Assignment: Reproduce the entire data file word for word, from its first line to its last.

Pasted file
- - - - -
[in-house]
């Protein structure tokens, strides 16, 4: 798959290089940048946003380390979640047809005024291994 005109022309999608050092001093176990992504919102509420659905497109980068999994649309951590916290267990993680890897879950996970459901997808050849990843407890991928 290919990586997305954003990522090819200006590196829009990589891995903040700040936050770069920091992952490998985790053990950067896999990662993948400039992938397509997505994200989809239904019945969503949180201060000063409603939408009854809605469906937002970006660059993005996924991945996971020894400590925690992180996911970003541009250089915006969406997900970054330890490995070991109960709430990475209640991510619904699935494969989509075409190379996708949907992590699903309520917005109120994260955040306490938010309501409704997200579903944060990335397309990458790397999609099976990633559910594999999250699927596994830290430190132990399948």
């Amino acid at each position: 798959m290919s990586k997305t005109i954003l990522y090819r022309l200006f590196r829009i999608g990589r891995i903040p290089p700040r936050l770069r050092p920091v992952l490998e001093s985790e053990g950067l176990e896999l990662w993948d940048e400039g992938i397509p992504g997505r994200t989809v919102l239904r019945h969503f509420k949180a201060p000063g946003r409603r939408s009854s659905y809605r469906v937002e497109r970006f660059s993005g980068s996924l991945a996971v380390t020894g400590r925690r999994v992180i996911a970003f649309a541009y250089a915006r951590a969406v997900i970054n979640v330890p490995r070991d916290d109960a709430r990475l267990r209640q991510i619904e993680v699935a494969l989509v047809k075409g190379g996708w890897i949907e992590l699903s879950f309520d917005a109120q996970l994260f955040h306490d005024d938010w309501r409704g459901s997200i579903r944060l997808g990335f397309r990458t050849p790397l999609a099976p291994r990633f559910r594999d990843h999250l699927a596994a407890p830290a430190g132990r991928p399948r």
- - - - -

[in-house]
């Protein structure tokens, strides 16, 4: 798959290089940048946003380390979640047809005024291994 005109022309999608050092001093176990992504919102509420659905497109980068999994649309951590916290267990993680890897879950996970459901997808050849990843407890991928 290919990586997305954003990522090819200006590196829009990589891995903040700040936050770069920091992952490998985790053990950067896999990662993948400039992938397509997505994200989809239904019945969503949180201060000063409603939408009854809605469906937002970006660059993005996924991945996971020894400590925690992180996911970003541009250089915006969406997900970054330890490995070991109960709430990475209640991510619904699935494969989509075409190379996708949907992590699903309520917005109120994260955040306490938010309501409704997200579903944060990335397309990458790397999609099976990633559910594999999250699927596994830290430190132990399948």
């Amino acid at each position: 798959m290919s990586k997305t005109i954003l990522y090819r022309l200006f590196r829009i999608g990589r891995i903040p290089p700040r936050l770069r050092p920091v992952l490998e001093s985790e053990g950067l176990e896999l990662w993948d940048e400039g992938i397509p992504g997505r994200t989809v919102l239904r019945h969503f509420k949180a201060p000063g946003r409603r939408s009854s659905y809605r469906v937002e497109r970006f660059s993005g980068s996924l991945a996971v380390t020894g400590r925690r999994v992180i996911a970003f649309a541009y250089a915006r951590a969406v997900i970054n979640v330890p490995r070991d916290d109960a709430r990475l267990r209640q991510i619904e993680v699935a494969l989509v047809k075409g190379g996708w890897i949907e992590l699903s879950f309520d917005a109120q996970l994260f955040h306490d005024d938010w309501r409704g459901s997200i579903r944060l997808g990335f397309r990458t050849p790397l999609a099976p291994r990633f559910r594999d990843h999250l699927a596994a407890p830290a430190g132990r991928p399948r």